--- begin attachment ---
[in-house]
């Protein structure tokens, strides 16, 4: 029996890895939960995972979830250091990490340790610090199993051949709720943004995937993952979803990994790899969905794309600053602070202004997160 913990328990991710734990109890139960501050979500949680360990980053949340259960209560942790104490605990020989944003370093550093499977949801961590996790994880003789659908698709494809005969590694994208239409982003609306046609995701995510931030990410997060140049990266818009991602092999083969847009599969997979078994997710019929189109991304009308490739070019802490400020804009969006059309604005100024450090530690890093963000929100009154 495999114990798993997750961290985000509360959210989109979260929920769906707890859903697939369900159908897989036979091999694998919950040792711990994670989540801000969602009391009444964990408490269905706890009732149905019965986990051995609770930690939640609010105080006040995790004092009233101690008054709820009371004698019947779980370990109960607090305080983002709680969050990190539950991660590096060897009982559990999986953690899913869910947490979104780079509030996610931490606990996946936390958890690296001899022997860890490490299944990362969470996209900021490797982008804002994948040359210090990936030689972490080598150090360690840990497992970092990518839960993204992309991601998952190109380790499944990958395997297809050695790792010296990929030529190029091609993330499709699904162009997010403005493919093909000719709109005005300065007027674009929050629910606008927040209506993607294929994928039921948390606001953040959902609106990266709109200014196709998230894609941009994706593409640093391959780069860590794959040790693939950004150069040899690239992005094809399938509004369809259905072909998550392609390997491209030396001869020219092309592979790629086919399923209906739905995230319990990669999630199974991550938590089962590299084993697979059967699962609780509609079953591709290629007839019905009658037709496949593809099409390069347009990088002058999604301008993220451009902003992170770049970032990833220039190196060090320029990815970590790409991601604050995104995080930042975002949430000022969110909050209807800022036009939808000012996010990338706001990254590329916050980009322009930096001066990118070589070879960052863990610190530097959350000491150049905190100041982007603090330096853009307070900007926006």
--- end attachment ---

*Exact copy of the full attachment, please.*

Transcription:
[in-house]
């Protein structure tokens, strides 16, 4: 029996890895939960995972979830250091990490340790610090199993051949709720943004995937993952979803990994790899969905794309600053602070202004997160 913990328990991710734990109890139960501050979500949680360990980053949340259960209560942790104490605990020989944003370093550093499977949801961590996790994880003789659908698709494809005969590694994208239409982003609306046609995701995510931030990410997060140049990266818009991602092999083969847009599969997979078994997710019929189109991304009308490739070019802490400020804009969006059309604005100024450090530690890093963000929100009154 495999114990798993997750961290985000509360959210989109979260929920769906707890859903697939369900159908897989036979091999694998919950040792711990994670989540801000969602009391009444964990408490269905706890009732149905019965986990051995609770930690939640609010105080006040995790004092009233101690008054709820009371004698019947779980370990109960607090305080983002709680969050990190539950991660590096060897009982559990999986953690899913869910947490979104780079509030996610931490606990996946936390958890690296001899022997860890490490299944990362969470996209900021490797982008804002994948040359210090990936030689972490080598150090360690840990497992970092990518839960993204992309991601998952190109380790499944990958395997297809050695790792010296990929030529190029091609993330499709699904162009997010403005493919093909000719709109005005300065007027674009929050629910606008927040209506993607294929994928039921948390606001953040959902609106990266709109200014196709998230894609941009994706593409640093391959780069860590794959040790693939950004150069040899690239992005094809399938509004369809259905072909998550392609390997491209030396001869020219092309592979790629086919399923209906739905995230319990990669999630199974991550938590089962590299084993697979059967699962609780509609079953591709290629007839019905009658037709496949593809099409390069347009990088002058999604301008993220451009902003992170770049970032990833220039190196060090320029990815970590790409991601604050995104995080930042975002949430000022969110909050209807800022036009939808000012996010990338706001990254590329916050980009322009930096001066990118070589070879960052863990610190530097959350000491150049905190100041982007603090330096853009307070900007926006």